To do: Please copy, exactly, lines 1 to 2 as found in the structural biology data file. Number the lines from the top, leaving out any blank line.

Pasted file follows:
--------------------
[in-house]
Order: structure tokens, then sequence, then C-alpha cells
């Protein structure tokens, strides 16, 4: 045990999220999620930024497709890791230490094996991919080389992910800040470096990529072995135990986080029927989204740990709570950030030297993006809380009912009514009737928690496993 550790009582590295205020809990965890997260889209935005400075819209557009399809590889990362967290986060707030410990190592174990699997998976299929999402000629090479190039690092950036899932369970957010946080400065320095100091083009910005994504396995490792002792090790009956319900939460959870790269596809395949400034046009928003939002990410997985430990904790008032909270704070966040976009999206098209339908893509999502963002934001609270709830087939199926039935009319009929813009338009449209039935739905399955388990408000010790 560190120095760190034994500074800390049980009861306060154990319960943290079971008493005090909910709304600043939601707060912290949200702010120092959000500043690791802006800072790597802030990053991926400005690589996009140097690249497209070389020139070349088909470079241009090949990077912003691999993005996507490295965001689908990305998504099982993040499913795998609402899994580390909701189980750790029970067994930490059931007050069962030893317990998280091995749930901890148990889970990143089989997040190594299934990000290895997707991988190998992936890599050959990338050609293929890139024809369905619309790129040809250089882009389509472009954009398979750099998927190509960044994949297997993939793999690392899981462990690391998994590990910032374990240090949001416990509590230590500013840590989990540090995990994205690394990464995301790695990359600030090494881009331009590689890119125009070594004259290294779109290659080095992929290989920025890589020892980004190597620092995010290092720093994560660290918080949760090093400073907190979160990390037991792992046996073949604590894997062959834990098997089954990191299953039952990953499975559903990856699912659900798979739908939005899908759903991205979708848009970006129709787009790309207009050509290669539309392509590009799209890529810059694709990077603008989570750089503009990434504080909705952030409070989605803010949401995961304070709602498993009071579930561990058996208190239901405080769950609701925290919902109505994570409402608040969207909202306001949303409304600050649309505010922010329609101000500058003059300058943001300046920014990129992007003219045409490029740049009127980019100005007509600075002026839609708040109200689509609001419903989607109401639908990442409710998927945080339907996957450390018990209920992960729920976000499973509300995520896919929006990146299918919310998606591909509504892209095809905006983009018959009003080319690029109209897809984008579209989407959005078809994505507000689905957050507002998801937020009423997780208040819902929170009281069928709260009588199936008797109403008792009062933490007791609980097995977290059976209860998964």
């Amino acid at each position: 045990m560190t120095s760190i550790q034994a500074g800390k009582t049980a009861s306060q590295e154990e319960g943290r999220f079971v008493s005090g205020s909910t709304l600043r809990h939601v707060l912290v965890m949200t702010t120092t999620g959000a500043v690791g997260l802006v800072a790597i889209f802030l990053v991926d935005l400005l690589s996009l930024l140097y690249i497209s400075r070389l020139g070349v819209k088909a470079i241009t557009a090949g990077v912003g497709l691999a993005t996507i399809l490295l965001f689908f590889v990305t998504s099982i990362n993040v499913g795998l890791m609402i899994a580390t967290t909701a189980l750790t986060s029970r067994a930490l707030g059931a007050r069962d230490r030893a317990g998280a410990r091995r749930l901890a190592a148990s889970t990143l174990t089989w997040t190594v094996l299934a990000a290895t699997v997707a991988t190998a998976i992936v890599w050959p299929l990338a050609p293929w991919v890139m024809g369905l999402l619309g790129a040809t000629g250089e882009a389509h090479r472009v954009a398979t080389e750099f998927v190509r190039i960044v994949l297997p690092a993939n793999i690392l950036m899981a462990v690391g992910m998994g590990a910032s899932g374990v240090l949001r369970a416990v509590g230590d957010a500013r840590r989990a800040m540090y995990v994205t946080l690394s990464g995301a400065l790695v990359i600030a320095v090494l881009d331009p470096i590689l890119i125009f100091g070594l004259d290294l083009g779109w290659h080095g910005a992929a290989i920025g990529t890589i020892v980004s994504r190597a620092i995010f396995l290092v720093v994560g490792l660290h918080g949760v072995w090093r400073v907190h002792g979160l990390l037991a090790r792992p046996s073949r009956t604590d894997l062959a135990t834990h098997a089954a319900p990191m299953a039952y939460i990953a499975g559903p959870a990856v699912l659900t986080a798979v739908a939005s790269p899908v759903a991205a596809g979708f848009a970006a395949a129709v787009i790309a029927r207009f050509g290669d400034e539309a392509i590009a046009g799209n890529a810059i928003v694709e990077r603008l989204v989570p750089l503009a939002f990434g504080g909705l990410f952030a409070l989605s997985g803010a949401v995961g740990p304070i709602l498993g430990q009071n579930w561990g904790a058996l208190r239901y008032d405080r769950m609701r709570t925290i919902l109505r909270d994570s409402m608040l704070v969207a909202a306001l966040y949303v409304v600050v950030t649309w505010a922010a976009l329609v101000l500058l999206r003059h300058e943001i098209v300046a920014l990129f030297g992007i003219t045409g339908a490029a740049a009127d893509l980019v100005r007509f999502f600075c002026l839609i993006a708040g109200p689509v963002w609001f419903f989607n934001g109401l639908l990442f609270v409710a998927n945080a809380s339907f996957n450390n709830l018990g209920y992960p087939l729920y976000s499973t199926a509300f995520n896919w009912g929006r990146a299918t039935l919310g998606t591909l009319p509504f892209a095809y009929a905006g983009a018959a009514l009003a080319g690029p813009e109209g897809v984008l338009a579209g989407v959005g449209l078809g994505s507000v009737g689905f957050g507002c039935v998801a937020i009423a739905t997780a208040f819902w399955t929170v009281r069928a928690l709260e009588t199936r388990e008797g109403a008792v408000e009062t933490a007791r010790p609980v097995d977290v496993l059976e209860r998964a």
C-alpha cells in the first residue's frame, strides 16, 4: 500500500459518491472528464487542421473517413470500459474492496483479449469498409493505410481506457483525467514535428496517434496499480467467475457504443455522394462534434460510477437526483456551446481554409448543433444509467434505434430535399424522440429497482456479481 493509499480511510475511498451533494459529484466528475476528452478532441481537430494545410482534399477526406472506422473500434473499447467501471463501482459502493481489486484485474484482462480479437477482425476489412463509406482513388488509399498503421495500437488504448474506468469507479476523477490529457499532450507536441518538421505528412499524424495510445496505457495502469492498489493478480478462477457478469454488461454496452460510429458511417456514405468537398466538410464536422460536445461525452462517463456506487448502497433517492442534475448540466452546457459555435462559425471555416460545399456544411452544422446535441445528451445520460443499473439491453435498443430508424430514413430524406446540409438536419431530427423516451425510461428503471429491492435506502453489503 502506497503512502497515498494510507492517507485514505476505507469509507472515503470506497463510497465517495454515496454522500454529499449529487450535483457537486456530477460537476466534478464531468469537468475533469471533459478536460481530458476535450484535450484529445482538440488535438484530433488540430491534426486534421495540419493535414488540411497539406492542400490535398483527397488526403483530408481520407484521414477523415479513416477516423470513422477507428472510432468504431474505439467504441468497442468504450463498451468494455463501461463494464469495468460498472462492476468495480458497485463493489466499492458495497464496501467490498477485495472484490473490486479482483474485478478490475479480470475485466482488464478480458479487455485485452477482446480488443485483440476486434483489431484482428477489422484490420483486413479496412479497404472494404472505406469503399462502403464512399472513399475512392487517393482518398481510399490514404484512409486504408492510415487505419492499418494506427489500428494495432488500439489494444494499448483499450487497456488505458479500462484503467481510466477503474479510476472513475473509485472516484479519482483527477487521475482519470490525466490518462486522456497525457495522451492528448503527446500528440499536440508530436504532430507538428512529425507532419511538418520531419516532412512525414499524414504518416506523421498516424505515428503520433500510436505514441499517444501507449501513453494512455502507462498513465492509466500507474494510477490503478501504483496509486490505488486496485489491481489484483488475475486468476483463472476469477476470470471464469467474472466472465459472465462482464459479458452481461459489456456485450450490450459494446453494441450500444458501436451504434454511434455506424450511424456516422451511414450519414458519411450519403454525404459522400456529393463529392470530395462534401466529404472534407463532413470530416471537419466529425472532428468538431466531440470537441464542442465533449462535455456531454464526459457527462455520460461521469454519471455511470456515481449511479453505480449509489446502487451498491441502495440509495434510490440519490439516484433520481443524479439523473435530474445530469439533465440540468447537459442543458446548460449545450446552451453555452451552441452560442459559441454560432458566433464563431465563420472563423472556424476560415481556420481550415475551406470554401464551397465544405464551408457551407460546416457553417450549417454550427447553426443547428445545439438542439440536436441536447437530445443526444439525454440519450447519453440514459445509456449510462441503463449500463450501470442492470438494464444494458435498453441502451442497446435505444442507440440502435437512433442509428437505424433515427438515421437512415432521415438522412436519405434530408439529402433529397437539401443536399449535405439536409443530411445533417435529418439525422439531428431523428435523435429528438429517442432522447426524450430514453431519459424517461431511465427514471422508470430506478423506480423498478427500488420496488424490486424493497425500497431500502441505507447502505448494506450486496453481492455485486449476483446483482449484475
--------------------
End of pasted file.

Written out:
[in-house]
Order: structure tokens, then sequence, then C-alpha cells